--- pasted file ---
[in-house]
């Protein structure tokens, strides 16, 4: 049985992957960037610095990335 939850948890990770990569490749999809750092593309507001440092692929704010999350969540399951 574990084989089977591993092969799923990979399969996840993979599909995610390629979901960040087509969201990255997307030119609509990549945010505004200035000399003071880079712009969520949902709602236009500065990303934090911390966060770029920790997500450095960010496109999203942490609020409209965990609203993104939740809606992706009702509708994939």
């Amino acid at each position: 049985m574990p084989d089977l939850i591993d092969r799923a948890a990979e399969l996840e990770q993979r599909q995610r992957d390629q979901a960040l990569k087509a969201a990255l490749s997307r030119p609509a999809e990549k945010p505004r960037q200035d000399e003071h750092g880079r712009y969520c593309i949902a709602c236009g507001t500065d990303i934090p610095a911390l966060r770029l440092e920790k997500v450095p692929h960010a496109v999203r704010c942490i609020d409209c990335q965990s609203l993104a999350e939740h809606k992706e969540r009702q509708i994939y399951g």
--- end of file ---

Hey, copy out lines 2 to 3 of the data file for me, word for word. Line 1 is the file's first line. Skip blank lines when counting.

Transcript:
């Protein structure tokens, strides 16, 4: 049985992957960037610095990335 939850948890990770990569490749999809750092593309507001440092692929704010999350969540399951 574990084989089977591993092969799923990979399969996840993979599909995610390629979901960040087509969201990255997307030119609509990549945010505004200035000399003071880079712009969520949902709602236009500065990303934090911390966060770029920790997500450095960010496109999203942490609020409209965990609203993104939740809606992706009702509708994939």
């Amino acid at each position: 049985m574990p084989d089977l939850i591993d092969r799923a948890a990979e399969l996840e990770q993979r599909q995610r992957d390629q979901a960040l990569k087509a969201a990255l490749s997307r030119p609509a999809e990549k945010p505004r960037q200035d000399e003071h750092g880079r712009y969520c593309i949902a709602c236009g507001t500065d990303i934090p610095a911390l966060r770029l440092e920790k997500v450095p692929h960010a496109v999203r704010c942490i609020d409209c990335q965990s609203l993104a999350e939740h809606k992706e969540r009702q509708i994939y399951g």